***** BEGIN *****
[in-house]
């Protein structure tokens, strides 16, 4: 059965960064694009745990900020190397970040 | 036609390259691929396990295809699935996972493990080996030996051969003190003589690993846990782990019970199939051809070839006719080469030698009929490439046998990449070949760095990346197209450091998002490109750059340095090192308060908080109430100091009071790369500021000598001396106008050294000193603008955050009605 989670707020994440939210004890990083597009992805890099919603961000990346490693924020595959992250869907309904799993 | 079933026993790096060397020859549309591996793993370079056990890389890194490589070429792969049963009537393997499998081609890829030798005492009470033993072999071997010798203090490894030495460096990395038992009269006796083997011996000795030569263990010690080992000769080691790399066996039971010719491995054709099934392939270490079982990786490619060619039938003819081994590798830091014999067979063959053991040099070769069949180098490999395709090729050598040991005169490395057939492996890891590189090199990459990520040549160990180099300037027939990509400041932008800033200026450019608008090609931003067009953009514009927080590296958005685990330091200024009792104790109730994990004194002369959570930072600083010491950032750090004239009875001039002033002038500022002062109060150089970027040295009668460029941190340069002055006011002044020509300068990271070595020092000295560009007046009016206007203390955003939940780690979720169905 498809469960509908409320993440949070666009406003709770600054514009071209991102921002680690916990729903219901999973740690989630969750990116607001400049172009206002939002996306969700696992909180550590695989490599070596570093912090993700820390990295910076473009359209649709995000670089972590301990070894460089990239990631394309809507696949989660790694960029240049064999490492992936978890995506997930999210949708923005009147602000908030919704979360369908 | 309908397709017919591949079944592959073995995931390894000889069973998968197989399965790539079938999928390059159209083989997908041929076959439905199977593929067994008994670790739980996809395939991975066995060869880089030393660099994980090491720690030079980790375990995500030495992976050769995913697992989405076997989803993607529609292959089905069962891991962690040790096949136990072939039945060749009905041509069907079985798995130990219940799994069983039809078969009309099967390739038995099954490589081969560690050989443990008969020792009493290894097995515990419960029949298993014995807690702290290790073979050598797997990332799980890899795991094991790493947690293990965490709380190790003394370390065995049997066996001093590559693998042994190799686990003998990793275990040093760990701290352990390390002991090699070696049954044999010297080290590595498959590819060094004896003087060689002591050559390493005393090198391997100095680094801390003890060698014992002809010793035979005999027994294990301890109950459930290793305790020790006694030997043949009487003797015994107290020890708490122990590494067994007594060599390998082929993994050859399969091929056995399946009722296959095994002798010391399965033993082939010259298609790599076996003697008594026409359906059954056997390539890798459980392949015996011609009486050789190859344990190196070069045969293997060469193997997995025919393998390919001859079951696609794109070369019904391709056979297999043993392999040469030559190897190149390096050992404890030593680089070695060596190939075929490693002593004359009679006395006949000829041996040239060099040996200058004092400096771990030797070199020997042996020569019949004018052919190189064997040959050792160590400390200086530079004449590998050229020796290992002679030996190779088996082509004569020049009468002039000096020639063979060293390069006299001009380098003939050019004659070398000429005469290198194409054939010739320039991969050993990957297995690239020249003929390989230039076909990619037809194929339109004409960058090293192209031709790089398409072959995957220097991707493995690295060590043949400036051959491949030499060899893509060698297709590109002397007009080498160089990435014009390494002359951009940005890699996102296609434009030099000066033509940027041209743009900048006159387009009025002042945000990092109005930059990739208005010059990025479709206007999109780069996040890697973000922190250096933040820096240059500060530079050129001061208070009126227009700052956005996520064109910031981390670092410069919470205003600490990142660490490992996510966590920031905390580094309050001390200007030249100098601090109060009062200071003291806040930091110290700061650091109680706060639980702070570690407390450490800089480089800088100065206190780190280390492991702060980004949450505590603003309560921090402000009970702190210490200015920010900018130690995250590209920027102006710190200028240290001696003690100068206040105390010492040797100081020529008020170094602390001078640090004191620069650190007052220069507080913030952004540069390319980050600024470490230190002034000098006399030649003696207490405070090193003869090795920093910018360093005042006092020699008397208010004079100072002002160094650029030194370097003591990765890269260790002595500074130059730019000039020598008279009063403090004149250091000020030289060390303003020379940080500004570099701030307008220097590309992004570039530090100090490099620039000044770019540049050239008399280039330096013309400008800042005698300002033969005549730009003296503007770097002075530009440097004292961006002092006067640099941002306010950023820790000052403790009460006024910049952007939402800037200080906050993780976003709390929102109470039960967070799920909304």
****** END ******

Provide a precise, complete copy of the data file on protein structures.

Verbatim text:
[in-house]
């Protein structure tokens, strides 16, 4: 059965960064694009745990900020190397970040 | 036609390259691929396990295809699935996972493990080996030996051969003190003589690993846990782990019970199939051809070839006719080469030698009929490439046998990449070949760095990346197209450091998002490109750059340095090192308060908080109430100091009071790369500021000598001396106008050294000193603008955050009605 989670707020994440939210004890990083597009992805890099919603961000990346490693924020595959992250869907309904799993 | 079933026993790096060397020859549309591996793993370079056990890389890194490589070429792969049963009537393997499998081609890829030798005492009470033993072999071997010798203090490894030495460096990395038992009269006796083997011996000795030569263990010690080992000769080691790399066996039971010719491995054709099934392939270490079982990786490619060619039938003819081994590798830091014999067979063959053991040099070769069949180098490999395709090729050598040991005169490395057939492996890891590189090199990459990520040549160990180099300037027939990509400041932008800033200026450019608008090609931003067009953009514009927080590296958005685990330091200024009792104790109730994990004194002369959570930072600083010491950032750090004239009875001039002033002038500022002062109060150089970027040295009668460029941190340069002055006011002044020509300068990271070595020092000295560009007046009016206007203390955003939940780690979720169905 498809469960509908409320993440949070666009406003709770600054514009071209991102921002680690916990729903219901999973740690989630969750990116607001400049172009206002939002996306969700696992909180550590695989490599070596570093912090993700820390990295910076473009359209649709995000670089972590301990070894460089990239990631394309809507696949989660790694960029240049064999490492992936978890995506997930999210949708923005009147602000908030919704979360369908 | 309908397709017919591949079944592959073995995931390894000889069973998968197989399965790539079938999928390059159209083989997908041929076959439905199977593929067994008994670790739980996809395939991975066995060869880089030393660099994980090491720690030079980790375990995500030495992976050769995913697992989405076997989803993607529609292959089905069962891991962690040790096949136990072939039945060749009905041509069907079985798995130990219940799994069983039809078969009309099967390739038995099954490589081969560690050989443990008969020792009493290894097995515990419960029949298993014995807690702290290790073979050598797997990332799980890899795991094991790493947690293990965490709380190790003394370390065995049997066996001093590559693998042994190799686990003998990793275990040093760990701290352990390390002991090699070696049954044999010297080290590595498959590819060094004896003087060689002591050559390493005393090198391997100095680094801390003890060698014992002809010793035979005999027994294990301890109950459930290793305790020790006694030997043949009487003797015994107290020890708490122990590494067994007594060599390998082929993994050859399969091929056995399946009722296959095994002798010391399965033993082939010259298609790599076996003697008594026409359906059954056997390539890798459980392949015996011609009486050789190859344990190196070069045969293997060469193997997995025919393998390919001859079951696609794109070369019904391709056979297999043993392999040469030559190897190149390096050992404890030593680089070695060596190939075929490693002593004359009679006395006949000829041996040239060099040996200058004092400096771990030797070199020997042996020569019949004018052919190189064997040959050792160590400390200086530079004449590998050229020796290992002679030996190779088996082509004569020049009468002039000096020639063979060293390069006299001009380098003939050019004659070398000429005469290198194409054939010739320039991969050993990957297995690239020249003929390989230039076909990619037809194929339109004409960058090293192209031709790089398409072959995957220097991707493995690295060590043949400036051959491949030499060899893509060698297709590109002397007009080498160089990435014009390494002359951009940005890699996102296609434009030099000066033509940027041209743009900048006159387009009025002042945000990092109005930059990739208005010059990025479709206007999109780069996040890697973000922190250096933040820096240059500060530079050129001061208070009126227009700052956005996520064109910031981390670092410069919470205003600490990142660490490992996510966590920031905390580094309050001390200007030249100098601090109060009062200071003291806040930091110290700061650091109680706060639980702070570690407390450490800089480089800088100065206190780190280390492991702060980004949450505590603003309560921090402000009970702190210490200015920010900018130690995250590209920027102006710190200028240290001696003690100068206040105390010492040797100081020529008020170094602390001078640090004191620069650190007052220069507080913030952004540069390319980050600024470490230190002034000098006399030649003696207490405070090193003869090795920093910018360093005042006092020699008397208010004079100072002002160094650029030194370097003591990765890269260790002595500074130059730019000039020598008279009063403090004149250091000020030289060390303003020379940080500004570099701030307008220097590309992004570039530090100090490099620039000044770019540049050239008399280039330096013309400008800042005698300002033969005549730009003296503007770097002075530009440097004292961006002092006067640099941002306010950023820790000052403790009460006024910049952007939402800037200080906050993780976003709390929102109470039960967070799920909304």